Motivations could lead the adolescent to believe that motherhood provides the only opportunity to experience autonomy and success in life, resulting in them taking control of the situation, seeking out partners and opportunities to engage in sexual activity [9, 30, 33, 39]. Conversely, a belief that other goals or opportunities are available to achieve success outside of motherhood could lead the adolescent to manage their expectations of motherhood, and take control of sexual encounters resulting in consistent use of contraception, [9, 34]. The adolescent may reduce their chances of pregnancy if they feel motherhood may reduce the likelihood of them achieving these external goals .
Understanding and working with the different motivations underpinning decisions about pregnancy could facilitate the adolescent taking [more] control. Paying attention to self-esteem, self-efficacy (confidence in one’s ability to take action) and empowerment were all stated as ways that could increase the likelihood of motivating an adolescent to take control; [3, 9, 30, 32, 37, 39, 45, 46], and thus help the adolescent to engage with the issue of pregnancy in adolescence, and [better] manage their expectations of motherhood. An adolescent may expect they could cope with motherhood and seek out motherhood, or they could feel they would not cope and thus avoid motherhood (Table 3).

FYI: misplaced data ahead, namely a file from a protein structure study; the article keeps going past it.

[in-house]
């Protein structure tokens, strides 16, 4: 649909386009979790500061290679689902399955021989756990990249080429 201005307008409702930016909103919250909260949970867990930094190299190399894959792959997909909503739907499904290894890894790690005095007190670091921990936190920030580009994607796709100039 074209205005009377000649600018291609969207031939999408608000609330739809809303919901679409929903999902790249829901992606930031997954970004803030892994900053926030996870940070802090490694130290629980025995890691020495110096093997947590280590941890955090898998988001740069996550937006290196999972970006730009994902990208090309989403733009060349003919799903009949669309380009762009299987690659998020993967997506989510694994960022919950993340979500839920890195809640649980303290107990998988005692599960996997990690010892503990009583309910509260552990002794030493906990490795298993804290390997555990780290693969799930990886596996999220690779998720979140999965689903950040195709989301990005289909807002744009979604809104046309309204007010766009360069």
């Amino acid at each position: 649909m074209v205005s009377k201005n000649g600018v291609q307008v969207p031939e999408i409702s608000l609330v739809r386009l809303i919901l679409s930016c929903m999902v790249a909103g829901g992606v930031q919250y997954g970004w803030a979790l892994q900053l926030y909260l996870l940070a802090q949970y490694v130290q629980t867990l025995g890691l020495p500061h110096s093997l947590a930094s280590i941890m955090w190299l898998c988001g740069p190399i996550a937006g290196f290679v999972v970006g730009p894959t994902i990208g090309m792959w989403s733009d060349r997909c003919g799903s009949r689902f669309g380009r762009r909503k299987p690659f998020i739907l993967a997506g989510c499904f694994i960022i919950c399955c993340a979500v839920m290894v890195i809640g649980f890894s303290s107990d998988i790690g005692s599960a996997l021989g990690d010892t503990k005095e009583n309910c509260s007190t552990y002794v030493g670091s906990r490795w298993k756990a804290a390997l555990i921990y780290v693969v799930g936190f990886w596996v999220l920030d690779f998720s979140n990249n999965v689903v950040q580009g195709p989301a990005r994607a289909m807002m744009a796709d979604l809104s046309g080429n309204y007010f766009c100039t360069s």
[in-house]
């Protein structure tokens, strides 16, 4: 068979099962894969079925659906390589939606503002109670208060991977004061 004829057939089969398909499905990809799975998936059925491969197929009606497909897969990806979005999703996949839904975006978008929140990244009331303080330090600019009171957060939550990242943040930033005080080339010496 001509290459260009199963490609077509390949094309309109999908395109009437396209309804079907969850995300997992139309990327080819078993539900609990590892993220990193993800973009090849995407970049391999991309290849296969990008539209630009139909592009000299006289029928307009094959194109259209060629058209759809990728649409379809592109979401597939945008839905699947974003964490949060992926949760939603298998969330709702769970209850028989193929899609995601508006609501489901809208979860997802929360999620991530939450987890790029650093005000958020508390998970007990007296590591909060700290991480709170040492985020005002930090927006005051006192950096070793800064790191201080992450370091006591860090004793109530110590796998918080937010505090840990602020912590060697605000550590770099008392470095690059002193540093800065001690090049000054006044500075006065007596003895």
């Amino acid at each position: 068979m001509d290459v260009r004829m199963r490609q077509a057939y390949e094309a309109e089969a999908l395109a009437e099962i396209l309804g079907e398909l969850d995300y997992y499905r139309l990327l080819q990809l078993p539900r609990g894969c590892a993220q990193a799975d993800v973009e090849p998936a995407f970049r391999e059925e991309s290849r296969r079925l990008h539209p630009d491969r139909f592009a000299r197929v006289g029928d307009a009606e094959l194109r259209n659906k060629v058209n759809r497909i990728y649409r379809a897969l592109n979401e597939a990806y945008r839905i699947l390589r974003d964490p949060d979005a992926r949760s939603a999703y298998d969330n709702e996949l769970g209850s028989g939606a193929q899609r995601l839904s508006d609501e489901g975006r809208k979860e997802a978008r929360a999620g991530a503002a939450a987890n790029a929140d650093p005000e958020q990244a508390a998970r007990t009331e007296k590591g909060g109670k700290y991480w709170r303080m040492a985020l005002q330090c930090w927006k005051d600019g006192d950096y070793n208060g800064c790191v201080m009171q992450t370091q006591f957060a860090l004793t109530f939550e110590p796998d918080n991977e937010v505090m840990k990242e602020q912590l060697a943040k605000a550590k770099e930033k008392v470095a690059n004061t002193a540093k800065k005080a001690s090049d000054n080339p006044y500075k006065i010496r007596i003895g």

CMO 3: Tailoring so interventions work with the adolescent and their circumstances